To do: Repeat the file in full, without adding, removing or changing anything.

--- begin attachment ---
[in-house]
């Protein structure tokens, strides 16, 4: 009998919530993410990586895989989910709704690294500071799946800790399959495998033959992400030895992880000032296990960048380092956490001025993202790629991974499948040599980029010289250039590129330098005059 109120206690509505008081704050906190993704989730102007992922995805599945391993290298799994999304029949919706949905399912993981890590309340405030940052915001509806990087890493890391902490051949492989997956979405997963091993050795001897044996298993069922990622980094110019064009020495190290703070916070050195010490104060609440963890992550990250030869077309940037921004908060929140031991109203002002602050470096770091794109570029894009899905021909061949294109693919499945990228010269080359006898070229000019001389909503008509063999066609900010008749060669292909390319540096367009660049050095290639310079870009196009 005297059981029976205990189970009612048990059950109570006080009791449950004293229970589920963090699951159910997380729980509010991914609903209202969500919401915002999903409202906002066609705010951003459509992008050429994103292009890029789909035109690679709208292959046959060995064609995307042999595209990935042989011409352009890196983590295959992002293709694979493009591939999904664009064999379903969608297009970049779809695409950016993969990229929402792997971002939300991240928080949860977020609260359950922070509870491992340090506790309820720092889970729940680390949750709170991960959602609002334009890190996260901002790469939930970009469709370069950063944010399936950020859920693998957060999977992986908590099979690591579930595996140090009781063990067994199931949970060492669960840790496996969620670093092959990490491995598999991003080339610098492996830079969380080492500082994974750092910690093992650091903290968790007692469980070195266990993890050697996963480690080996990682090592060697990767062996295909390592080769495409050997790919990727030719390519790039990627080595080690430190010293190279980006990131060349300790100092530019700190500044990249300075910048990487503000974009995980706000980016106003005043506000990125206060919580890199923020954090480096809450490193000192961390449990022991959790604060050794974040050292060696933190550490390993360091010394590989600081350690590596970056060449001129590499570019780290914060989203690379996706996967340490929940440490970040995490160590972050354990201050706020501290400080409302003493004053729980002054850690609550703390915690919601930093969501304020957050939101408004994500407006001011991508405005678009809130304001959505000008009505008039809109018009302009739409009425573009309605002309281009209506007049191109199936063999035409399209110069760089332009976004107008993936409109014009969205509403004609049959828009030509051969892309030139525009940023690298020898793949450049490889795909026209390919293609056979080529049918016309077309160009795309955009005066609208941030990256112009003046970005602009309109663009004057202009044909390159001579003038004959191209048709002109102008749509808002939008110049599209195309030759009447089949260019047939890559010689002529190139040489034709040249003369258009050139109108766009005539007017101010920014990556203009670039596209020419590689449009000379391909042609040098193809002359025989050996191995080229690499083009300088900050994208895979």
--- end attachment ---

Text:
[in-house]
């Protein structure tokens, strides 16, 4: 009998919530993410990586895989989910709704690294500071799946800790399959495998033959992400030895992880000032296990960048380092956490001025993202790629991974499948040599980029010289250039590129330098005059 109120206690509505008081704050906190993704989730102007992922995805599945391993290298799994999304029949919706949905399912993981890590309340405030940052915001509806990087890493890391902490051949492989997956979405997963091993050795001897044996298993069922990622980094110019064009020495190290703070916070050195010490104060609440963890992550990250030869077309940037921004908060929140031991109203002002602050470096770091794109570029894009899905021909061949294109693919499945990228010269080359006898070229000019001389909503008509063999066609900010008749060669292909390319540096367009660049050095290639310079870009196009 005297059981029976205990189970009612048990059950109570006080009791449950004293229970589920963090699951159910997380729980509010991914609903209202969500919401915002999903409202906002066609705010951003459509992008050429994103292009890029789909035109690679709208292959046959060995064609995307042999595209990935042989011409352009890196983590295959992002293709694979493009591939999904664009064999379903969608297009970049779809695409950016993969990229929402792997971002939300991240928080949860977020609260359950922070509870491992340090506790309820720092889970729940680390949750709170991960959602609002334009890190996260901002790469939930970009469709370069950063944010399936950020859920693998957060999977992986908590099979690591579930595996140090009781063990067994199931949970060492669960840790496996969620670093092959990490491995598999991003080339610098492996830079969380080492500082994974750092910690093992650091903290968790007692469980070195266990993890050697996963480690080996990682090592060697990767062996295909390592080769495409050997790919990727030719390519790039990627080595080690430190010293190279980006990131060349300790100092530019700190500044990249300075910048990487503000974009995980706000980016106003005043506000990125206060919580890199923020954090480096809450490193000192961390449990022991959790604060050794974040050292060696933190550490390993360091010394590989600081350690590596970056060449001129590499570019780290914060989203690379996706996967340490929940440490970040995490160590972050354990201050706020501290400080409302003493004053729980002054850690609550703390915690919601930093969501304020957050939101408004994500407006001011991508405005678009809130304001959505000008009505008039809109018009302009739409009425573009309605002309281009209506007049191109199936063999035409399209110069760089332009976004107008993936409109014009969205509403004609049959828009030509051969892309030139525009940023690298020898793949450049490889795909026209390919293609056979080529049918016309077309160009795309955009005066609208941030990256112009003046970005602009309109663009004057202009044909390159001579003038004959191209048709002109102008749509808002939008110049599209195309030759009447089949260019047939890559010689002529190139040489034709040249003369258009050139109108766009005539007017101010920014990556203009670039596209020419590689449009000379391909042609040098193809002359025989050996191995080229690499083009300088900050994208895979």